Mad Maxine (or Death Truck Be Not Proud)
by Gemini Cricket
A funny thing happened to me on the way to work today. It was a beautiful morning, there were cartoon birds winking at me in the sky and across the way a doe is nuzzling her fawn fondly near a lake. Life was good.
After a quick breakfast of cereal and an apple, I leapt from my apartment doorstep and danced down a flight of steps as the tune ‘Happy Feet’ played from a speaker somewhere out of view. A ray of sunlight sliced a cloud in two and bathed me in a spotlight, all for me. Life was good.
There in my driveway was my noble steed: a brown 1993 Oldsmobile Cutlass Ciera. Newly washed and waxed, I brushed the car’s hood proudly with my sleeve.
“Good Morning, Ralph.” I said.
It may have been my imagination, but I think my car pulled his hood back a bit and showed off his insides in his version of a car smile.
I gunned the engine and headed off to work. Like a maple leaf falling into a flowing river and being swept away, I got onto the freeway.
Everywhere I looked were smiling, happy faces. I turned to the left; there was Mrs. Gunderson from Aptos blowing me a kiss and mouthing the words “Brad, call me”. I winked and drove on. I turned to the right, there’s Mr. Hashimoto from my cul de sac. He waves a hearty hello at me as he changed lanes. What a nice man. Behind me, Sister Mary Margaret from Saint Angela’s Church waved a half eaten bagel at me. I gave her the thumbs up from my rearview mirror. Life was good.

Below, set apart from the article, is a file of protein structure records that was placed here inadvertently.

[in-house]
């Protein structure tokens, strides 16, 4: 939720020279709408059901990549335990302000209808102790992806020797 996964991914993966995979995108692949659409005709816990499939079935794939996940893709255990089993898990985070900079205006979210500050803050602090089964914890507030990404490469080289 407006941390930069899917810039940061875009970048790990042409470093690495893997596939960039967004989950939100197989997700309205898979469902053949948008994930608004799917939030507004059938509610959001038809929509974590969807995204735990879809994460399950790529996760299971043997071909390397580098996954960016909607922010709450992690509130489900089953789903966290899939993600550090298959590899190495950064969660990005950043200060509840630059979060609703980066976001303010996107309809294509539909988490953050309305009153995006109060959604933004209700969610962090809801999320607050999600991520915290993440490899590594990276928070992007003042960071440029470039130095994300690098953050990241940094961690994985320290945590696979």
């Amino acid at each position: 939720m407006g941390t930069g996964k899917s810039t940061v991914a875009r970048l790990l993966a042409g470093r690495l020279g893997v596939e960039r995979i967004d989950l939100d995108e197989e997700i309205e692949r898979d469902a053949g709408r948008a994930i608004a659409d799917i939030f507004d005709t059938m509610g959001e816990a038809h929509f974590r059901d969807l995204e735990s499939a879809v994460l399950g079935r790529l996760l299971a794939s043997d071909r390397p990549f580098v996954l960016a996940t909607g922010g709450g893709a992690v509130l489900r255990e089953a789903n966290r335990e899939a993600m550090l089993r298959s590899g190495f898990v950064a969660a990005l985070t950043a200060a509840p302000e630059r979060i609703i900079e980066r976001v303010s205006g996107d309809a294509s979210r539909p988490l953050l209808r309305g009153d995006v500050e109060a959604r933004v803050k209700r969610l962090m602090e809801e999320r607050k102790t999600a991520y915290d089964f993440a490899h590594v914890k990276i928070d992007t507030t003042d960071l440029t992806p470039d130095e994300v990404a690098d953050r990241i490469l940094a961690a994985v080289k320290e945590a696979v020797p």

Pulling off the freeway with the grace of a ballet dancer, I started down the street towards my working place. Like a track star with the final baton in his fist, I couldn’t wait to get to the finish line that I call work.
I get to a four way stop, to the right of me Mr. Shilstone has just completed his stop and crosses the intersection in front of me. He says, “Hey there, Pal! Have a great day at work, Chief.” He always called people ‘pal’ and ‘chief’ and ‘champ’… what a guy.
It was my turn to cross the intersection, when out of nowhere a truck appeared from the Mr. Shilstone had just left. When I saw this truck, the world went silent. A crack of thunder was heard in the distance and the sky went overcast.
“Something strange there.” I said to myself and drove into the intersection. Half way through the intersection, the truck decided to lurch forwards before I could clear its way and came within 2 inches of hitting my passenger side door.
After I slammed on the brakes, as if my feet were made of cement, to prepare myself for impact, I turned my head to lock glances with the truck’s owner like a cowboy preparing for a gunfight in the middle of town. Mad Maxine gazed back.